There are three things I love exploring when I’m in a new place – its unique culture, the local history, and the architecture. Milan is rich in all of those areas, and even though I only had a day in the city, I was determined to experience all I could.
About a week before I left on the trip, I booked a ticket to see Leonardo da Vinci’s The Last Supper, which is the famous painting on the wall of Santa Maria della Grazie church. The church limits the amount of visitors each day, so I highly recommend you buy tickets in advance. Each group is given a 15-minute viewing. If you don’t speak Italian, make sure you also purchase the audio guide. I didn’t, thinking I was just going in to see the painting, but the guide who takes you through speaks for quite a bit about — well I don’t really know cause I don’t speak Italian.
NOTE: If you’re in Milan on the first Sunday of the month, admission is free, though you still need to book a ticket in advance.
Santa Maria della Grazie became a UNESCO World Heritage Site in 1980. Construction of the building began in 1463 and was completed by 1482. It’s a beautiful building, with a lovely courtyard you can get a glimpse of on your way through to see the painting. Even though the complex was quite badly damaged in WWII, it has been since restored and is continually renovated.
The Last Supper is painted directly on the wall of the refectory. The painting is large, measuring 4.6m x 8.8m. It has inspired conspiracy theories by many, including an Italian composer who claims to have uncovered a hidden musical score.
Da Vinci took 2 years to complete the painting, starting in 1495 and finishing it in 1497. Rather than using the traditional fresco technique, he opted for an experimental style, which gave him more time and creative freedom.
Unfortunately, this technique wasn’t an ideal one, and the painting has not stood the test of time. Ongoing restoration has brought life to the painting again, but most of Leonardo’s original brush strokes are gone. Still, it’s pretty amazing to see the work of art in person.
On the opposite wall is The Crucifixion, which was painted in 1495 by Giovanni Donato da Montorfano. Although beautiful, it’s admittedly a bit underwhelming after seeing ‘ The Last Supper’.
After my viewing of ‘The Last Supper’, I walked down the road to the train station and hopped on the metro to see the Duomo, Milan’s marble cathedral. The Duomo one of the world’s largest cathedrals, and the gothic-style building is a beautiful work of art. Construction first begun in 1386, with the finishing touches completed as recently as 1965.
I sat in the plaza for a while, admiring the architecture of the cathedral, but eventually the cold winter air got to me and I wandered across the plaza to the Camparino in Galleria for an apertif. The bar has a lovely enclosed patio where you can watch the crowds and the tables by the window give a fantastic view of the Duomo.
I exited the Campari bar into the beautiful Galleria Vittorio Emanuele II, a shopping arcade that was completed in 1877. It’s a wonderful building to view from the ground, but for a more unique view you can gain access to the rooftop walkway for €12 via the Highline Galleria.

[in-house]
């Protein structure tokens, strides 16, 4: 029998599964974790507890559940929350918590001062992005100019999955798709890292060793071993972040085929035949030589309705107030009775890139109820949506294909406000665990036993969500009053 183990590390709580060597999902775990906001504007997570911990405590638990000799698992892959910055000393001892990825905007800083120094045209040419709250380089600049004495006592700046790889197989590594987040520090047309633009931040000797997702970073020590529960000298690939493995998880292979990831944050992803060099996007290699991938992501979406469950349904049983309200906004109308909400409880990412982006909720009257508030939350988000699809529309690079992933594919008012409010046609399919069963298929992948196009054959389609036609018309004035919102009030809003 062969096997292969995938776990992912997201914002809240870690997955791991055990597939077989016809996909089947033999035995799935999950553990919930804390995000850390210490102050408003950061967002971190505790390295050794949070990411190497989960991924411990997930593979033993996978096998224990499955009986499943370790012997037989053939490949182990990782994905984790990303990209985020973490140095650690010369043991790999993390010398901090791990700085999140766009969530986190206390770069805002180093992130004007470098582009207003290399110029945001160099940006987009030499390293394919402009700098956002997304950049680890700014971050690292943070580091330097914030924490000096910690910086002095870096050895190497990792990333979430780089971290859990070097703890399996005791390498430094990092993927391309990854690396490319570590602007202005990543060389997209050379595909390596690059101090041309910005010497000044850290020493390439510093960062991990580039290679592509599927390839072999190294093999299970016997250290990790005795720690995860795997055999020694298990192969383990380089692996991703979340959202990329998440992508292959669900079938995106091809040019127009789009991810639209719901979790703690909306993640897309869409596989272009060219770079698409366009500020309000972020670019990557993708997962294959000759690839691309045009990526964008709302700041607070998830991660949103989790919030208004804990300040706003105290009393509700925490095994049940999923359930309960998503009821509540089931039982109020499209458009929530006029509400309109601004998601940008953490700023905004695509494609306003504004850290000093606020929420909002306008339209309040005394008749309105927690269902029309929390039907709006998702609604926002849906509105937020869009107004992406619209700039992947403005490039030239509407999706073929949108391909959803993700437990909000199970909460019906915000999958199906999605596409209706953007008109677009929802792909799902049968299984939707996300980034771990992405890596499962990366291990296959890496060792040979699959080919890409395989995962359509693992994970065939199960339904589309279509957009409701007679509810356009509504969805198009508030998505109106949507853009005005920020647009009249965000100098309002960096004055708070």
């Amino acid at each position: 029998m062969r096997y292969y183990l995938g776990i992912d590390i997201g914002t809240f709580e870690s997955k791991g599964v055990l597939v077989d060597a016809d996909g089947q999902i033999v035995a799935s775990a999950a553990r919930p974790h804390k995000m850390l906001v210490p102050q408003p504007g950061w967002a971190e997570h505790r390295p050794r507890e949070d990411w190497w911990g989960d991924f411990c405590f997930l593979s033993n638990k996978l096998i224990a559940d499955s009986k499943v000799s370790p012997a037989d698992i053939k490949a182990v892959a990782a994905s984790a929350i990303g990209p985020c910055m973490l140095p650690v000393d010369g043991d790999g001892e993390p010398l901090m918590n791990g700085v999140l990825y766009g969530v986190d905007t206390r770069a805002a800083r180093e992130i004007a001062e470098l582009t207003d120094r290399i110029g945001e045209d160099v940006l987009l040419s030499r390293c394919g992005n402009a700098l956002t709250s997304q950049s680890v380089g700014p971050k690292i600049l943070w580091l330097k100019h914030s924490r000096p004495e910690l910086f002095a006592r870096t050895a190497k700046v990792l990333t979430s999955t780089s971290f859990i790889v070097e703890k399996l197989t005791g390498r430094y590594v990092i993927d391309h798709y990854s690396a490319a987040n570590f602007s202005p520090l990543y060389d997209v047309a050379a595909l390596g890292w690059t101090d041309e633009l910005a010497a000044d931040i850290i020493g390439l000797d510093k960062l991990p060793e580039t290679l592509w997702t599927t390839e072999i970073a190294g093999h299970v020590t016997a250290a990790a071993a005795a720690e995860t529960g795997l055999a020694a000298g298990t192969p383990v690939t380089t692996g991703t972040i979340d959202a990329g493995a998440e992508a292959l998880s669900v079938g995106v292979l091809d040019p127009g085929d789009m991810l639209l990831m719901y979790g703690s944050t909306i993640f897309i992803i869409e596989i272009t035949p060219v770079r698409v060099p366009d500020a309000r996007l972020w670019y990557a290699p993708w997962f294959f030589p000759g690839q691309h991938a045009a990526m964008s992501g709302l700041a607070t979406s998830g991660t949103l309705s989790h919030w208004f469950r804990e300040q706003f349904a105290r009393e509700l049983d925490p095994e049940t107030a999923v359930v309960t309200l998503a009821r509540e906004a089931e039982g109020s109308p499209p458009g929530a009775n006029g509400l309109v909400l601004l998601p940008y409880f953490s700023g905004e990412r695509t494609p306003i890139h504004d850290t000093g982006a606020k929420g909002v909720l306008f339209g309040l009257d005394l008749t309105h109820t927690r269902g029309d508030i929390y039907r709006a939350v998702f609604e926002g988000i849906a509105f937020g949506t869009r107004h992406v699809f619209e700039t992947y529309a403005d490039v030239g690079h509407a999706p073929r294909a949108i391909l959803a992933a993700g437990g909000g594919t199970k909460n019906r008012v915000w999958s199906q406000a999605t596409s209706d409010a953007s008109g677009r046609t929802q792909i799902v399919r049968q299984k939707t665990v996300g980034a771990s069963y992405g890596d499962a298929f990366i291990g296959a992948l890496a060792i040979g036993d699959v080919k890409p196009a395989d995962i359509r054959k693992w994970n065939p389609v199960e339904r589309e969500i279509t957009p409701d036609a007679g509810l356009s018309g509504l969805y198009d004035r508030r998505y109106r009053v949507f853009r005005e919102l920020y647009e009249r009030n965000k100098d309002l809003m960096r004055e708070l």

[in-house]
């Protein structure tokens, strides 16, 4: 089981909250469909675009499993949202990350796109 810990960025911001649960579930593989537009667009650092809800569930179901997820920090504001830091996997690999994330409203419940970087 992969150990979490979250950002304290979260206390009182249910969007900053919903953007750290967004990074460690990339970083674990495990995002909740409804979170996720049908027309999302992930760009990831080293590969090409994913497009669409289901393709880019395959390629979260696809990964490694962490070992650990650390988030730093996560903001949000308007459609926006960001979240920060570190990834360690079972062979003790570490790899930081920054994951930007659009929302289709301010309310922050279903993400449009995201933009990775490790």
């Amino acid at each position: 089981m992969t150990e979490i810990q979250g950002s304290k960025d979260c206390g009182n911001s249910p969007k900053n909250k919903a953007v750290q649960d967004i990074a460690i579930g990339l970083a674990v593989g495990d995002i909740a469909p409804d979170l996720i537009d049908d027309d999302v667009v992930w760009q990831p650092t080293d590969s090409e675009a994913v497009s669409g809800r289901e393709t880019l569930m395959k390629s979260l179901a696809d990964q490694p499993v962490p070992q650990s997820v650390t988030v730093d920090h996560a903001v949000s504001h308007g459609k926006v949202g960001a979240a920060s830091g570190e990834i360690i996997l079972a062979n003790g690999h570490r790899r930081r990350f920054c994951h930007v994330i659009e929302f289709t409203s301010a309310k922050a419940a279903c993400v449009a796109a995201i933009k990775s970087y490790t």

NOTE: As of December 2022, the Highline Galleria appears to have been closed. It is not clear if or when it will reopen.
Outside the Galleria and across the street from its Leonardo Da Vinci monument, is the La Scala opera house. From the street I was on, the building looked rather plain and I almost walked right past it. When I went in to purchase admission for a tour, I was told that my access to the theater would be limited due to rehearsals for an upcoming show. As I was only in town for a day, I bought a ticket anyway.
The cost of admission was still worth it – I was able to walk through the theater museum, view the current Maria Callas exhibit and watch rehearsals from a small box. Unfortunately they didn’t allow photography, so I have no photos to post here. I’ll go back eventually for the full tour – it’s a beautiful theater.
It was dark by the time I exited the opera house, and I was tired from a long day of traveling and walking so I didn’t have the chance to see all the things I wanted to see in Milan. But it was a great trip.
Next time I’ll be sure to visit the Civic Collection of Ancient Art at Castello Sforzesco and the Wes Anderson-designed Bar Luce.
Are you planning a trip to Italy?
Milan was one of many places that I only had a single day to experience. If you’re planning to visit with only a short amount of time, you can read my guide on planning a stopover for tips on how to organize ultra-short trips so you can make memories that will last a lifetime.
Make sure you check out my post on why you should visit Ischia, the small island off the coast of Naples. From an ancient castle to natural thermal pools, this small island near Capri is an absolute must-visit destination.
I’ve also created a printable travel planner that will help make trip planning a breeze. This 7-page PDF features spots to fill in hotel and flight details, emergency info, must-do activities and more. It is available as an instant digital download in the Onwards + Upwards shop.
*Please note that this article was written prior to the Covid-19 pandemic so some information may have changed.